That's the nub of the argument. It applies to other situations too like symphony orchestras, physicians, etc etc -- any situation where people still want the same (or more) attention from the provider.

It's reflected in economic statistics. I can direct you, if you are interested, to a federal reserve report that lists the growth of public higher education tuition and total expenditure vs. inflation-adjusted growth in per capita GDP. They are very similar.

Another way of putting it: the share of the economy going to higher education is pretty constant over time. Since the economy is growing considerably faster than inflation, so are higher education expenditures and costs.

Again, that's the nub of the situation, though one can quibble and question a lot of it.

For example, is it reasonable that productivity should be stagnant in higher education?

Well, I haven't noticed that the students I teach want any less attention from me than in the past. If anything, they're coming to expect more.

TC said...

"Basically, college is a service in which productivity doesn't change much."

That is a completely naive and fallacious statement. Universities have the same, if not more, access to innovation than a lot of private sector companies. I only need one word to negate your contention: "Computers".

sciencedoc said...

Well, maybe after nearly 30 years in the trade, I'm naive, but I doubt it. I certainly use my share of computers, both in my research and in my classes. In a certain sense, of course, they've improved productivity. They do add something to classroom education. I suppose there would be no sense in using them otherwise.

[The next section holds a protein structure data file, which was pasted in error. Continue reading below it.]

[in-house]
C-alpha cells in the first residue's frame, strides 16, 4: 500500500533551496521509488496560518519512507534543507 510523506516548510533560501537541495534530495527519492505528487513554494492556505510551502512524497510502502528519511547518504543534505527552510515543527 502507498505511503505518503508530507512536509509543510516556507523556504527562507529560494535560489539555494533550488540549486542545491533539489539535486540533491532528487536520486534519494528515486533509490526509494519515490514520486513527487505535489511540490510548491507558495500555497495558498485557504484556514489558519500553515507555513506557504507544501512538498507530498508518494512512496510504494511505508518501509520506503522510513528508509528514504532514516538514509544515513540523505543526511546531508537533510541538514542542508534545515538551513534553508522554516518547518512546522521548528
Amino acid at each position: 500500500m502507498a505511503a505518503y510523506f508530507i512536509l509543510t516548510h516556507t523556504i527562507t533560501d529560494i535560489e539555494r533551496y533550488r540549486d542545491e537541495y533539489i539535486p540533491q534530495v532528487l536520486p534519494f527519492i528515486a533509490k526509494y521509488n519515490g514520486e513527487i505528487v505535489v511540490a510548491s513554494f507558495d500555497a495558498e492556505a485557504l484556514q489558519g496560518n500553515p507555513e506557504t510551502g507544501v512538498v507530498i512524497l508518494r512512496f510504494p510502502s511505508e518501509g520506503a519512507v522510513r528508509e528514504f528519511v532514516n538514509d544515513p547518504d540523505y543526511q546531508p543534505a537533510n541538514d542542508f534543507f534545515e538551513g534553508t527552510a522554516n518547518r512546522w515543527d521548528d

But they certainly don't make me more "productive" in terms of the number of classes I can teach in a given number of hours, or the number of students I can reach in a given number of hours. To the contrary, they make classes more time-consuming. And the kind of stuff I teach doesn't lend itself terribly well to distance education. Using computers to teach classes that way is less, not more productive. Maybe the "product" is better, but more efficient it's not.

I've actually looked into claims of improved productivity from computers from their use in large "intro" science classes, where they might be expected to have the best chance of being helpful in that way. You can certainly hear these claims from the vendors and other proponents (such as arm-chair education experts in think tanks). But when I've asked department heads who actually use this stuff if it saves them money, the answer is no.

So, you can call me naive, but I suspect I have quite a lot more experience and knowledge of what I'm talking about than most people.

TC said...

sciencedoc - I can't take you seriously at all. The comments you post have a common thread that leads me to believe that something about sciencedoc is suspect.

sciencedoc said...

Well, cowboy, go ahead and be suspicious. I couldn't care less what you think of me or my posts.

TC said...

sciencedoc - If you don't care what people think of your posts; then why do you bother?

sciencedoc said...

I said I don't care what YOU think. I was kind enough to answer your query and your response is that I am "suspect". Go ahead and suspect whatever you want. I couldn't care less, and I won't waste my time on you again.

TC said...

sciencedoc - I find your reaction to being called "suspect" quite interesting. Based on such a reaction, one can combine the common thread in your posts with said reaction and begin to build a rather accurate profile based on a certain number of social and behavioral predictors and descriptors. It is quite an interesting science.

sciencedoc said...

As I said, I don't give a hoot what you think! So bug off. If anybody else has anything interesting, I'm interested.

TC said...

How big a gal are ya? You a big-boned gal like my wife Sharon-Jean? She can take a 2000lb bull and wrastle it to the ground quicker than you can say "Ad Eundem"